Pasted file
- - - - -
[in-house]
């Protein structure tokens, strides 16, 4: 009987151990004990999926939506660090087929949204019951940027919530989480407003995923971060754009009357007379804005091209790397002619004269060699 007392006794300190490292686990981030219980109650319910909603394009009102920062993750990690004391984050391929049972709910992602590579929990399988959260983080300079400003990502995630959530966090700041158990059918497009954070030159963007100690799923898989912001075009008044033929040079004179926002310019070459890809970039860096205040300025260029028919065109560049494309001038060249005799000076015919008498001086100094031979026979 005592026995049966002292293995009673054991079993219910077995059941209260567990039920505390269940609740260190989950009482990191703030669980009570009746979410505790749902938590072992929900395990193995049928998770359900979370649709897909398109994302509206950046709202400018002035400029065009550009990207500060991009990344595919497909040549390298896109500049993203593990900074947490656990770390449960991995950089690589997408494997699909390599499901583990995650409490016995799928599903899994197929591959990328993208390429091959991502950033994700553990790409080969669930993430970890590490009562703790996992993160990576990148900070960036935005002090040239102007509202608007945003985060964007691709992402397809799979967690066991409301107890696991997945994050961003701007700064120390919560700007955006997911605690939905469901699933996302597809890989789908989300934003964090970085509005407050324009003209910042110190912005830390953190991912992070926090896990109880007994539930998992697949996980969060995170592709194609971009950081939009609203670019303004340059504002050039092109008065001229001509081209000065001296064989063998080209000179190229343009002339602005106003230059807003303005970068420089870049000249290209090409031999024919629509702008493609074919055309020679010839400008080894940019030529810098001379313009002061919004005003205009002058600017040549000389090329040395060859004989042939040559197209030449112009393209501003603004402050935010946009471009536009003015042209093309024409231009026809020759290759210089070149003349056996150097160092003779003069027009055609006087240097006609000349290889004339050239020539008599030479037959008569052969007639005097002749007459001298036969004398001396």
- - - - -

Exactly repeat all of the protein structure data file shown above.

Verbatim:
[in-house]
């Protein structure tokens, strides 16, 4: 009987151990004990999926939506660090087929949204019951940027919530989480407003995923971060754009009357007379804005091209790397002619004269060699 007392006794300190490292686990981030219980109650319910909603394009009102920062993750990690004391984050391929049972709910992602590579929990399988959260983080300079400003990502995630959530966090700041158990059918497009954070030159963007100690799923898989912001075009008044033929040079004179926002310019070459890809970039860096205040300025260029028919065109560049494309001038060249005799000076015919008498001086100094031979026979 005592026995049966002292293995009673054991079993219910077995059941209260567990039920505390269940609740260190989950009482990191703030669980009570009746979410505790749902938590072992929900395990193995049928998770359900979370649709897909398109994302509206950046709202400018002035400029065009550009990207500060991009990344595919497909040549390298896109500049993203593990900074947490656990770390449960991995950089690589997408494997699909390599499901583990995650409490016995799928599903899994197929591959990328993208390429091959991502950033994700553990790409080969669930993430970890590490009562703790996992993160990576990148900070960036935005002090040239102007509202608007945003985060964007691709992402397809799979967690066991409301107890696991997945994050961003701007700064120390919560700007955006997911605690939905469901699933996302597809890989789908989300934003964090970085509005407050324009003209910042110190912005830390953190991912992070926090896990109880007994539930998992697949996980969060995170592709194609971009950081939009609203670019303004340059504002050039092109008065001229001509081209000065001296064989063998080209000179190229343009002339602005106003230059807003303005970068420089870049000249290209090409031999024919629509702008493609074919055309020679010839400008080894940019030529810098001379313009002061919004005003205009002058600017040549000389090329040395060859004989042939040559197209030449112009393209501003603004402050935010946009471009536009003015042209093309024409231009026809020759290759210089070149003349056996150097160092003779003069027009055609006087240097006609000349290889004339050239020539008599030479037959008569052969007639005097002749007459001298036969004398001396």